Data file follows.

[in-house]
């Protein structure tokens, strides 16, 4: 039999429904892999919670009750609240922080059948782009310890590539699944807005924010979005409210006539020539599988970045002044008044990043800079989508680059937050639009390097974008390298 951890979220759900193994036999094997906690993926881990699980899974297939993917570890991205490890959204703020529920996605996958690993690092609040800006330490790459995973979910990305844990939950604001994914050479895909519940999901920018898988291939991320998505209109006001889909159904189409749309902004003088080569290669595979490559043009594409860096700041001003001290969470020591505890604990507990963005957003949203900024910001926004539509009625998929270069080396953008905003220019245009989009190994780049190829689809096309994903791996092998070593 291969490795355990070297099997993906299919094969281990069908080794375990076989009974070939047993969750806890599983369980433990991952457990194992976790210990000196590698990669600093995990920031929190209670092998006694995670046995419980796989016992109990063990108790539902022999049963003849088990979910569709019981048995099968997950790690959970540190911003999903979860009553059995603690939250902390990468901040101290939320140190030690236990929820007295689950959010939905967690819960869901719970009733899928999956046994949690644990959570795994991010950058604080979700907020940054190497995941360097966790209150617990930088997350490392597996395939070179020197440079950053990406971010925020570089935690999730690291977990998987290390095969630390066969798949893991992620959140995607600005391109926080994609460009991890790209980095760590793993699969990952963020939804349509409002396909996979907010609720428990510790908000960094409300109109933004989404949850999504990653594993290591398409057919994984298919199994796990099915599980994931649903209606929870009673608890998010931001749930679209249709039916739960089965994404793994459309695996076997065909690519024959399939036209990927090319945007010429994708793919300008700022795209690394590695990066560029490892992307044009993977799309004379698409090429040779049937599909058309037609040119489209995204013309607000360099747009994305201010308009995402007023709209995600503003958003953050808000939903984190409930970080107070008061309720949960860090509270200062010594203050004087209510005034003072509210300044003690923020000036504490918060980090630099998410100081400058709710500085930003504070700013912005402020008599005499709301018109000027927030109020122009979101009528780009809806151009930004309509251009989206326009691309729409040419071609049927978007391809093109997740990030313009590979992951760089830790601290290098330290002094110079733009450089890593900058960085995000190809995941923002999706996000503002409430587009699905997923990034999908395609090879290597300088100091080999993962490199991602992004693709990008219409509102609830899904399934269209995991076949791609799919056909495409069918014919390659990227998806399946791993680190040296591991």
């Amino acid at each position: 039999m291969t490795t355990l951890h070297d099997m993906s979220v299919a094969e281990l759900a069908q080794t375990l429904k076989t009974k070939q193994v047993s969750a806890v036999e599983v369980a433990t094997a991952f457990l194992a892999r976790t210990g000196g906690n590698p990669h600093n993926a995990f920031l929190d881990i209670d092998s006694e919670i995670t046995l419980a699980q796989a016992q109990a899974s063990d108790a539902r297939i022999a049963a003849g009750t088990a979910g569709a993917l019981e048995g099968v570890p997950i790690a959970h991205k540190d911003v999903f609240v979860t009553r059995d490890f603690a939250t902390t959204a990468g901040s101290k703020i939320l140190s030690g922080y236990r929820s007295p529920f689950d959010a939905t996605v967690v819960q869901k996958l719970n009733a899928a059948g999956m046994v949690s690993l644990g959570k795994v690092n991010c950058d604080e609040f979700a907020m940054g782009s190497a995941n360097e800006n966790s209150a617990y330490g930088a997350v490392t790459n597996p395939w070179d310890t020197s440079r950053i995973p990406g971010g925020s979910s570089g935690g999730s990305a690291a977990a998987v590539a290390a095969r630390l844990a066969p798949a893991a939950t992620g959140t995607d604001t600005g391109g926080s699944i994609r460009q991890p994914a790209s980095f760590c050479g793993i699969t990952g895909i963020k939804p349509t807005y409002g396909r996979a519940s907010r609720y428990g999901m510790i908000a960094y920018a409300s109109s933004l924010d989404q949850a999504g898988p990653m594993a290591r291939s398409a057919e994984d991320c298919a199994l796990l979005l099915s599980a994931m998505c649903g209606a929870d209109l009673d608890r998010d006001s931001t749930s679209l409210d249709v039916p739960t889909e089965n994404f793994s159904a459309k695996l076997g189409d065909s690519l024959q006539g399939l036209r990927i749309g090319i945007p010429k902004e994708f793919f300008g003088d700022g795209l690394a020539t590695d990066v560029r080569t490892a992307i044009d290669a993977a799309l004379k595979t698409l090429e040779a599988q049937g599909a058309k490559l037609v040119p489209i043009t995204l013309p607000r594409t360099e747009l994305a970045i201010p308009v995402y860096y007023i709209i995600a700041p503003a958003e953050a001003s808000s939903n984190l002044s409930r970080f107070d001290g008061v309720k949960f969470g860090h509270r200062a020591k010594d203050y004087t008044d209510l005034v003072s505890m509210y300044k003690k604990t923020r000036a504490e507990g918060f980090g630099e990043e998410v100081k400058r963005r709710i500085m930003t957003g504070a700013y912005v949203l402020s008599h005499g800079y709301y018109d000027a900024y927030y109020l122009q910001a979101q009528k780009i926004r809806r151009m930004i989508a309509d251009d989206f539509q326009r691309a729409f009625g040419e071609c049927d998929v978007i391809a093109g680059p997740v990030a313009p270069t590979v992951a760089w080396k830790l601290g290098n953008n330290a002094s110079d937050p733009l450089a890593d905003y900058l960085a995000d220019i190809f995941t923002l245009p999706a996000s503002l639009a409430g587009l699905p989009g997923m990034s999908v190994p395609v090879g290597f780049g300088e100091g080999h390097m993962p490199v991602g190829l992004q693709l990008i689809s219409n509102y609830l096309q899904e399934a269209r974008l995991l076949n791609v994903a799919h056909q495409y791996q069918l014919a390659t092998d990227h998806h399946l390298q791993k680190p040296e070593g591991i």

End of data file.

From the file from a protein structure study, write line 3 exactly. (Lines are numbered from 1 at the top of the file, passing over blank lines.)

């Amino acid at each position: 039999m291969t490795t355990l951890h070297d099997m993906s979220v299919a094969e281990l759900a069908q080794t375990l429904k076989t009974k070939q193994v047993s969750a806890v036999e599983v369980a433990t094997a991952f457990l194992a892999r976790t210990g000196g906690n590698p990669h600093n993926a995990f920031l929190d881990i209670d092998s006694e919670i995670t046995l419980a699980q796989a016992q109990a899974s063990d108790a539902r297939i022999a049963a003849g009750t088990a979910g569709a993917l019981e048995g099968v570890p997950i790690a959970h991205k540190d911003v999903f609240v979860t009553r059995d490890f603690a939250t902390t959204a990468g901040s101290k703020i939320l140190s030690g922080y236990r929820s007295p529920f689950d959010a939905t996605v967690v819960q869901k996958l719970n009733a899928a059948g999956m046994v949690s690993l644990g959570k795994v690092n991010c950058d604080e609040f979700a907020m940054g782009s190497a995941n360097e800006n966790s209150a617990y330490g930088a997350v490392t790459n597996p395939w070179d310890t020197s440079r950053i995973p990406g971010g925020s979910s570089g935690g999730s990305a690291a977990a998987v590539a290390a095969r630390l844990a066969p798949a893991a939950t992620g959140t995607d604001t600005g391109g926080s699944i994609r460009q991890p994914a790209s980095f760590c050479g793993i699969t990952g895909i963020k939804p349509t807005y409002g396909r996979a519940s907010r609720y428990g999901m510790i908000a960094y920018a409300s109109s933004l924010d989404q949850a999504g898988p990653m594993a290591r291939s398409a057919e994984d991320c298919a199994l796990l979005l099915s599980a994931m998505c649903g209606a929870d209109l009673d608890r998010d006001s931001t749930s679209l409210d249709v039916p739960t889909e089965n994404f793994s159904a459309k695996l076997g189409d065909s690519l024959q006539g399939l036209r990927i749309g090319i945007p010429k902004e994708f793919f300008g003088d700022g795209l690394a020539t590695d990066v560029r080569t490892a992307i044009d290669a993977a799309l004379k595979t698409l090429e040779a599988q049937g599909a058309k490559l037609v040119p489209i043009t995204l013309p607000r594409t360099e747009l994305a970045i201010p308009v995402y860096y007023i709209i995600a700041p503003a958003e953050a001003s808000s939903n984190l002044s409930r970080f107070d001290g008061v309720k949960f969470g860090h509270r200062a020591k010594d203050y004087t008044d209510l005034v003072s505890m509210y300044k003690k604990t923020r000036a504490e507990g918060f980090g630099e990043e998410v100081k400058r963005r709710i500085m930003t957003g504070a700013y912005v949203l402020s008599h005499g800079y709301y018109d000027a900024y927030y109020l122009q910001a979101q009528k780009i926004r809806r151009m930004i989508a309509d251009d989206f539509q326009r691309a729409f009625g040419e071609c049927d998929v978007i391809a093109g680059p997740v990030a313009p270069t590979v992951a760089w080396k830790l601290g290098n953008n330290a002094s110079d937050p733009l450089a890593d905003y900058l960085a995000d220019i190809f995941t923002l245009p999706a996000s503002l639009a409430g587009l699905p989009g997923m990034s999908v190994p395609v090879g290597f780049g300088e100091g080999h390097m993962p490199v991602g190829l992004q693709l990008i689809s219409n509102y609830l096309q899904e399934a269209r974008l995991l076949n791609v994903a799919h056909q495409y791996q069918l014919a390659t092998d990227h998806h399946l390298q791993k680190p040296e070593g591991i």